Sally Sheinman is a prolific painter with an interest in contemporary technology and its potential uses in art production. She is a conscientious artist with a deep concern for communities (past, present and mythical), people, science and the role of the individual as a contextual starting point for creating accessible but thought provoking work. She is an American and grew up on a dairy farm close to the Canadian border. She has lived in Britain for the last 30 years and is currently based in Northampton. Sally received a BA degree from the State University of New York at Albany and undertook postgraduate studies at Hunter College, New York City where her tutors included Tony Smith and Robert Morris. She was previously Chair of Artists Interaction and Representation (AIR) an organisation which represents over 16,000 artists within the UK. She has also previously worked on Wall Street.
Where are you based?
Northamptonshire. I have had a studio in the centre of Northampton for 25 years but am not using it at the moment.
Describe your practice for us
I have been involving people in my work over many years by asking simple but BIG QUESTIONS with such projects as THE NAMING ROOM to name a painting; THE WISHING CEREMONY to tell me their wish; ARTNAOS to tell me what they worry about; LET’S CELEBRATE to express what they want to celebrate; and BEING HUMAN to explore what makes them human.
All of these projects were installations and involved working with large institutions and organisations such as The National Trust and the NHS. I had incredible responses to all these projects but there was always something missing – I never really connected to the individual. Meeting that need finally happened in my latest project: WHAT MAKES YOU/YOU? and this has made all the difference to me. It is as if all my previous work was leading to my current project WHAT MAKES YOU/YOU? The answers to this question act as an inspiration for me to do a unique iPad image for one single individual.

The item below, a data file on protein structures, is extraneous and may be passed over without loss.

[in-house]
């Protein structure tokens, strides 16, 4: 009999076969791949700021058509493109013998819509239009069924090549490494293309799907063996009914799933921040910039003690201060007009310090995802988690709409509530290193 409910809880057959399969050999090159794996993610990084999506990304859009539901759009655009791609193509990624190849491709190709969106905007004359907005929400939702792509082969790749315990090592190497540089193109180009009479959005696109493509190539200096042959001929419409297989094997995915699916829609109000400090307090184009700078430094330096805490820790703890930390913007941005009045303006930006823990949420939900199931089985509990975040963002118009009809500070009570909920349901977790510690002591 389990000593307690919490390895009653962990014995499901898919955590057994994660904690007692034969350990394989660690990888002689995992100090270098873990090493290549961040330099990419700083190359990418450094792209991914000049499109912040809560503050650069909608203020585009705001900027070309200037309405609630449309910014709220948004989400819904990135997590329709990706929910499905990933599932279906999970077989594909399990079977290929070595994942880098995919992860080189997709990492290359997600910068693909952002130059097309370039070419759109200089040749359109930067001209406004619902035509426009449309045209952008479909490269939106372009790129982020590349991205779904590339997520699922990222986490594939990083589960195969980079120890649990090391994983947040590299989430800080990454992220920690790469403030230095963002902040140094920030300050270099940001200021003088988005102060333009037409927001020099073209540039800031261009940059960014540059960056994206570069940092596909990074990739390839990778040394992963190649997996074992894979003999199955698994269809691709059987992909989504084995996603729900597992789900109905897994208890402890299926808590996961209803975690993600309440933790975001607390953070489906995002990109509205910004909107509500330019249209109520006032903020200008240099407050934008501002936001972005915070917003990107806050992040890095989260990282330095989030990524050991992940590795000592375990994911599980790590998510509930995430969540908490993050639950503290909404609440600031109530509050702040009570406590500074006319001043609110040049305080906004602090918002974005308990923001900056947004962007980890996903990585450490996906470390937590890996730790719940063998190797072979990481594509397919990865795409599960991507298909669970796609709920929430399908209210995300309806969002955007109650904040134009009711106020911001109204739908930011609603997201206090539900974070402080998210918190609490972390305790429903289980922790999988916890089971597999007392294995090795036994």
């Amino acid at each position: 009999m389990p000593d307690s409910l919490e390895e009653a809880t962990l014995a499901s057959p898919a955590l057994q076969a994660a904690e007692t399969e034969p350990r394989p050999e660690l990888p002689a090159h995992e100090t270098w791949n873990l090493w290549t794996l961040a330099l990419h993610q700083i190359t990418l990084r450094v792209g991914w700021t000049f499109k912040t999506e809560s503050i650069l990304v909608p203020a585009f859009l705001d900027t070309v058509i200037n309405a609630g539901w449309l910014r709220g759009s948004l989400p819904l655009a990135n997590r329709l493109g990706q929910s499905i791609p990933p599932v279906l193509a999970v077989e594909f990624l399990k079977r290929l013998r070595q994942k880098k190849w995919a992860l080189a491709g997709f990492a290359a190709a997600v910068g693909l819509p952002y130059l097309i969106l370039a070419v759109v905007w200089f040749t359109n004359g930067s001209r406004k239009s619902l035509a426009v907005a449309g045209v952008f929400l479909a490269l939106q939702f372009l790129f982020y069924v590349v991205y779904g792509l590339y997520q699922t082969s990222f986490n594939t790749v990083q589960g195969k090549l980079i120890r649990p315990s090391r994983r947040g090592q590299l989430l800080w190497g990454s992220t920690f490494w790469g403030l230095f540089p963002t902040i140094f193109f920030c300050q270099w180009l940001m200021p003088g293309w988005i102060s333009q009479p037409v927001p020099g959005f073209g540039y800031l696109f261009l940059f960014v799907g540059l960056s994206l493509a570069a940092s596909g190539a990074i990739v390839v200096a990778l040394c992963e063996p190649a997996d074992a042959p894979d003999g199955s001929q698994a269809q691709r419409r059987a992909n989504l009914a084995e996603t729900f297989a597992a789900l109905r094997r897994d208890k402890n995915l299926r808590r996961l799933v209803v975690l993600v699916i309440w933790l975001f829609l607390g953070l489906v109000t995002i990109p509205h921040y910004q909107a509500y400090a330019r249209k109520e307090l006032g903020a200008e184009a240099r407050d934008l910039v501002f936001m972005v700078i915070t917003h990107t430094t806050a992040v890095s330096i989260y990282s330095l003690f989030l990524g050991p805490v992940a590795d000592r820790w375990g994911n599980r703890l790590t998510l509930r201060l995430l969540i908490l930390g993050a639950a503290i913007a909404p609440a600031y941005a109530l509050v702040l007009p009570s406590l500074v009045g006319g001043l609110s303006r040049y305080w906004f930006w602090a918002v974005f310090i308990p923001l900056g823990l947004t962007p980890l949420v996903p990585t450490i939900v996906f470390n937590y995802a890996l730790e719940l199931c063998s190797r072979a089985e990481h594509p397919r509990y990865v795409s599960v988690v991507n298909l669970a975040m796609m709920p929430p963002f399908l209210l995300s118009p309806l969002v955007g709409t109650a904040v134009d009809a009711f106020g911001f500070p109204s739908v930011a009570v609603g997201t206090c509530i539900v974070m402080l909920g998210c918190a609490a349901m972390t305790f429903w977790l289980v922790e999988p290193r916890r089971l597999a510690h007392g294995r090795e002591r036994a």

How long have you been practising and by what route did you come to your practice?
I have been working for over 35 years. I studied studio art and art history as an undergraduate at State University of New York at Albany and then went on to do postgraduate studies at Hunter College in New York City. By the time I finished studying I was a young mother and needed to pay the rent and went on to work on Wall Street. I came to London to reorganise the London office and while working in London I met my husband. It was also at this time that I began to return to my art. I began to draw and paint every spare bit of time I had and I have never looked back.
You’re a painter but a lot of your work doesn’t immediately seem to be painting. What does pushing the boundaries of the discipline, including using contemporary technology, allow you to do?
I always say I am a painter because painting is about colour and all my work involves colour. The new digital technology and the ability of social media to connect with an individual has been an amazing opportunity for me. Creating each individual image on my iPad takes me days. You might imagine that the iPad is fast, but actually it takes many hours to draw in fine detail. I often work pixel by pixel. The iPad is a new medium for artists. What makes using digital technology so exciting for me is that I literally have my canvas with me. No more studio and no more stuff! It is liberating to no longer be concerned with materials but to simply concentrate on an image. It has given me freedom in a way I never thought possible. I can work anywhere in the world and anyone can connect with me from across the world. I can work on a plane, train, a bus, while waiting for an appointment or watching television.